Appeals Court Rules Native American Skeletons Unearthed 38 Years Ago must be Returned to Tribes
A group of California Indian tribes have won their fight in federal court to have ancient remains returned to them.
The Kumeyaay Cultural Repatriation Committee, representing 12 San Diego County tribes, sued the University of California in 2012, claiming the 9,000-year-old skeletons should be repatriated under the Native American Graves Protection and Repatriation Act. The remains were discovered in 1976 at the Chancellor’s House at the University of California, San Diego by a university excavation team. UC San Diego had dragged its feet on giving up the remains, questioning which Native American group was the rightful owner. However, the university in 2012 agreed to return the remains to the Kumeyaay.
But a lawsuit filed against the university by three scientists, Timothy White, Margaret Schoeninger and Robert Bettinger, who wished to study the skeletons, halted the repatriation. Their suit charged that the defendants didn’t make it clear the remains were Native American under the Native American Graves Protection and Repatriation Act.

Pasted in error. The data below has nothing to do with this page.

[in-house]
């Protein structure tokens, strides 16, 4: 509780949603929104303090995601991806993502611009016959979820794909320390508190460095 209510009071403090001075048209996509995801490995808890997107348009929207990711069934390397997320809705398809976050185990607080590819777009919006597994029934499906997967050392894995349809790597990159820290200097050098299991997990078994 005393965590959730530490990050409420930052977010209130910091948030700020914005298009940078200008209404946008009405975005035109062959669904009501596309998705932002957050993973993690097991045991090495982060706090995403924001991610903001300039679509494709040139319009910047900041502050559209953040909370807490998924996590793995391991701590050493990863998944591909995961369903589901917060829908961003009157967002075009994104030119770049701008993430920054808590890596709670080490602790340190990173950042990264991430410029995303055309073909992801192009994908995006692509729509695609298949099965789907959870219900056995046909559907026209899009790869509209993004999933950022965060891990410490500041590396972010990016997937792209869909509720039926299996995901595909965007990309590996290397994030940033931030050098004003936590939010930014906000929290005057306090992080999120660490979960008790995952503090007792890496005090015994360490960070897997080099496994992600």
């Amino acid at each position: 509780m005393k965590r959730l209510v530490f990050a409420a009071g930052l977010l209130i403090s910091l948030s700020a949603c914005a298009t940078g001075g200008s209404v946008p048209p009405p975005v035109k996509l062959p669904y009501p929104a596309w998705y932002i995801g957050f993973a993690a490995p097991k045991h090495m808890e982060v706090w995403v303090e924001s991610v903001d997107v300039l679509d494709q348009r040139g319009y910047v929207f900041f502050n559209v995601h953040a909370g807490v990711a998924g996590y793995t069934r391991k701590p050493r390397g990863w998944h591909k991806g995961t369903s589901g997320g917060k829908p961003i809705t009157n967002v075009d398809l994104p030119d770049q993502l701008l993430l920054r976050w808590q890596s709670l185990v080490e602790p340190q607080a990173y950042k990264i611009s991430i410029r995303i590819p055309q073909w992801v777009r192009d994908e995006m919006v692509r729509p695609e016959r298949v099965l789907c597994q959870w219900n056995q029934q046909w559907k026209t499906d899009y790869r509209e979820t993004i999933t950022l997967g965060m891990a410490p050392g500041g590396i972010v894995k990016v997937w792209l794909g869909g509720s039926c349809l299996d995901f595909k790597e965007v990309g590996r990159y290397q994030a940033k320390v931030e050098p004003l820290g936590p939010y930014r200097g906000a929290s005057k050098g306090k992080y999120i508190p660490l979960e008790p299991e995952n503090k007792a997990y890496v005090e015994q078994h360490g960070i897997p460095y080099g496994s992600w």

U.S. District Court Judge Richard Seeborg ruled against the three on procedural grounds, saying they should have included Kumeyaay as plaintiffs. The Ninth Circuit Court of Appeals this week refused to overturn Seeborg’s ruling.
The remains have since their discovery been moved to UCLA, the San Diego Museum of Man, the National Museum of Natural History, and the Smithsonian Institution.
To Learn More:
9th Circuit Rules For Repatriating Skeletons (by Matt Reynolds, Courthouse News Service)
Timothy White v. University of California (Ninth Circuit Court of Appeals) (pdf)
Ninth Circuit Briefs in Challenge to Repatriation of “La Jolla Skeletons” to Kumeyaay Cultural Repatriation Committee (by Matthew Fletcher, Turtle Talk)
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